Jan 16, 2011

Rose's Cinnamon and Sugar Popovers

I suppose that popovers are not technically cake, but these--from The Bread Bible--seem like they could qualify as a cake, with their coating of butter, cinnammon, and sugar. Besides, even though they're not from Heavenly Cakes, and they occupy this No Man's Land between cake and bread, I chose them for Free Choice Week because I like to talk about how wonderful these popovers are: easy, delicious, and virtually foolproof. (Jim says he will make them sometime himself, just to test how foolproof they are).

The batter is a snap to mix, with the added advantage that you can make it ahead of time, which is very nice if you're serving them in the morning, as I was, or you can make it immediately before baking. One of Rose's secrets to never-fail popovers is using Wondra flour, for its ease of incorporation in the batter.

I doubled the recipe because when I last served these, they popped off the plate quicker than you can say Jack Robinson.

As an aside, people who have been following my not-so-daring exploits may remember that Jim and I host coffee hours every Saturday morning in January. Jim gets up early and makes the trek in (usually) bitter cold weather to buy doughnuts. I get up early and bake something. Last year, these popovers were the runaway hit. I was under orders to repeat them this year.

Another secret is to heat the buttered popover pans for a few minutes before pouring in the batter.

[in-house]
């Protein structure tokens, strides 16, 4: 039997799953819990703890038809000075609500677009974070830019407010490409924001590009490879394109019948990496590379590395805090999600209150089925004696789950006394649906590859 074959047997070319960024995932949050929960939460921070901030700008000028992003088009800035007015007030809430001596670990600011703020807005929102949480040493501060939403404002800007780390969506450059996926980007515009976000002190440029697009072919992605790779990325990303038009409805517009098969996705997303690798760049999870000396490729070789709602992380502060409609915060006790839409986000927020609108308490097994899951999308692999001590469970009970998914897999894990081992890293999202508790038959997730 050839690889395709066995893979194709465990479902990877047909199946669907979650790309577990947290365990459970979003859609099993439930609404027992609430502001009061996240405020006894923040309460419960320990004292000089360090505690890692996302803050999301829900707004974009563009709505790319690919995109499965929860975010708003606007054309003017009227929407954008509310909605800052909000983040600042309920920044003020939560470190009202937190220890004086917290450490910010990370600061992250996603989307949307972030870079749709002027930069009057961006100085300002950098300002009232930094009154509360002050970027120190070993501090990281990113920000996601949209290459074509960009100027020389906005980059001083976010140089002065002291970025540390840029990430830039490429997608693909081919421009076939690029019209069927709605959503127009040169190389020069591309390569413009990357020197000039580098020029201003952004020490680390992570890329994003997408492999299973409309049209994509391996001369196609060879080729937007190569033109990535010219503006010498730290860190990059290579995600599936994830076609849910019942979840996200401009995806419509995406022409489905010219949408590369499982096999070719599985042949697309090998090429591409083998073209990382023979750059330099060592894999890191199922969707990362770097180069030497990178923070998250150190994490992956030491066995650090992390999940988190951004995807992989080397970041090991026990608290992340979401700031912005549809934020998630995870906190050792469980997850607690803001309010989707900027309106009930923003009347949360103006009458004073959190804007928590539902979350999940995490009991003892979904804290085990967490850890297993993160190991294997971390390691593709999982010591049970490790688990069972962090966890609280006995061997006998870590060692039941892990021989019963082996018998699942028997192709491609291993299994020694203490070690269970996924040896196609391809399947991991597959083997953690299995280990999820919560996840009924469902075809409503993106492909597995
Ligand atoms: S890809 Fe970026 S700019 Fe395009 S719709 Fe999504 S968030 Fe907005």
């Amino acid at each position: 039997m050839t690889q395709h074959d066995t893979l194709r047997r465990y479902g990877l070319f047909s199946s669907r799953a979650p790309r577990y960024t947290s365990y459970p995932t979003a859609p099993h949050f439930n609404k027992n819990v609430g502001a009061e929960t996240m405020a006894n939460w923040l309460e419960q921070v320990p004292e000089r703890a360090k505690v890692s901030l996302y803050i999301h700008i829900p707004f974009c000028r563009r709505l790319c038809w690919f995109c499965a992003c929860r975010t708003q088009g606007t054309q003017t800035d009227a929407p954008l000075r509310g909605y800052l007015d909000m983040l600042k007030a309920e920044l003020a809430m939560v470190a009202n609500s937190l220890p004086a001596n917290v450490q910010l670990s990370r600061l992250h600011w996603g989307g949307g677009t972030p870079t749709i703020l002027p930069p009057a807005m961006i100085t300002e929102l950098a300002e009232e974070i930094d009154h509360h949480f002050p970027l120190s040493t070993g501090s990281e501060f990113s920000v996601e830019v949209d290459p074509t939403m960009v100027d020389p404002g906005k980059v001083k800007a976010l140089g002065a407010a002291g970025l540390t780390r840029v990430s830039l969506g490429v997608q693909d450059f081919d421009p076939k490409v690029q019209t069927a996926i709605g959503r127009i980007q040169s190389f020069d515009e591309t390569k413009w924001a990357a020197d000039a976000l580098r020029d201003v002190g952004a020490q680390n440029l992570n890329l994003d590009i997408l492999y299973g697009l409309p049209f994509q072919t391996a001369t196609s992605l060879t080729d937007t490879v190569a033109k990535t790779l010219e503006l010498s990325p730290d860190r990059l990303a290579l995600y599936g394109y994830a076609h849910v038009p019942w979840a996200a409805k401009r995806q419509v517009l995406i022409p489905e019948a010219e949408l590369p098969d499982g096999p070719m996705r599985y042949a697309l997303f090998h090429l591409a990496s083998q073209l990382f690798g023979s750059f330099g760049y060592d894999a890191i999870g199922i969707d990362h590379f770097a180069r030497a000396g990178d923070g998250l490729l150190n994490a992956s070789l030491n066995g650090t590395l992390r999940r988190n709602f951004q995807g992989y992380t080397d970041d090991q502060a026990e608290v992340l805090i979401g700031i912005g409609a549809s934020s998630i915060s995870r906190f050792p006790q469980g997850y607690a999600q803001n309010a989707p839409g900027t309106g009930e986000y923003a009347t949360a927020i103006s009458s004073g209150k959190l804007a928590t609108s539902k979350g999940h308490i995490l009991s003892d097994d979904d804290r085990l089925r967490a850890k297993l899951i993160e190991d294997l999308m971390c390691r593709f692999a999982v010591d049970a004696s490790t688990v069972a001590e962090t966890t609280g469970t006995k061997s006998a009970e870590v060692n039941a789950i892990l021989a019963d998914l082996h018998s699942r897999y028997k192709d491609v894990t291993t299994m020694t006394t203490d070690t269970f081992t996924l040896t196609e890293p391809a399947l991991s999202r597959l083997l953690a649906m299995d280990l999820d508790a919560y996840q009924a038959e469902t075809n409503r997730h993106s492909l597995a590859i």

Since I'd mixed the batter the night before, my Saturday morning job was easy. Heat and pour.

Third secret: quickly pierce the popover midway through baking to release some of the steam, thus insuring that the inside of the popover will not be eggy and goopy.

If you don't like the cinnamon-and-sugar idea, you'll have a lovely plain popover straight out of the oven; it's ready for butter, or--even better--butter and jam.

But I've discovered that the very best thing to do is to brush them with melted butter.

And then roll them in cinnamon and sugar.

When people start wondering in, sometime between 9:30 and 10:00, they grab a mug, pour themselves a cup of coffee, and then take a doughnut and/or whatever I've baked that morning. This week the popover platter was emptied early on--even though I'd made twice as many as last year--while there were still leftover doughnuts at the end of the morning.

Keep this recipe in mind when you've baked your way through RHC, and you're going through pangs of withdrawal at not having a new cake to try out every week. Then you too can ponder this burning question: are cinnamon-sugar popovers more like cake or more like bread?


jini said...

oh yum.....i really will bake these. i love popovers and they are amazingly easy to bake. yes, i have made them before but not from rose's book. :)

faithy said...

I've never had popovers before! I must try them! They look delicious! But that means i have to buy another popover pan?!?! LOL! Excuse to go shopping!

doughadear said...

I love these popovers. I've used a flour here in Canada which is similar to Wondra i.e. easy blending but the popovers did not turn out as they should. On one of my trips over to the States I purchased a couple of containers of Wondra just so that I could make Rose's Popovers and what a difference! They were execellant, the best popovers ever. I didn't sugar them, just had them with jam and that was a memorable breakfast.

Monica said...

I love popover, would you believe that I had my first ever popover in Maine just 2 years ago when I meet Tom and he took me there to meet his brother, we had them at the base of the mountain inside Arcadia Park, they were HUGE, and oh so, good, just typing this and my mouth is watering. I do have a recipe stored in my to do list, but these look great! I love the coating on them... a nice twist to the plain. I just have to find the pan.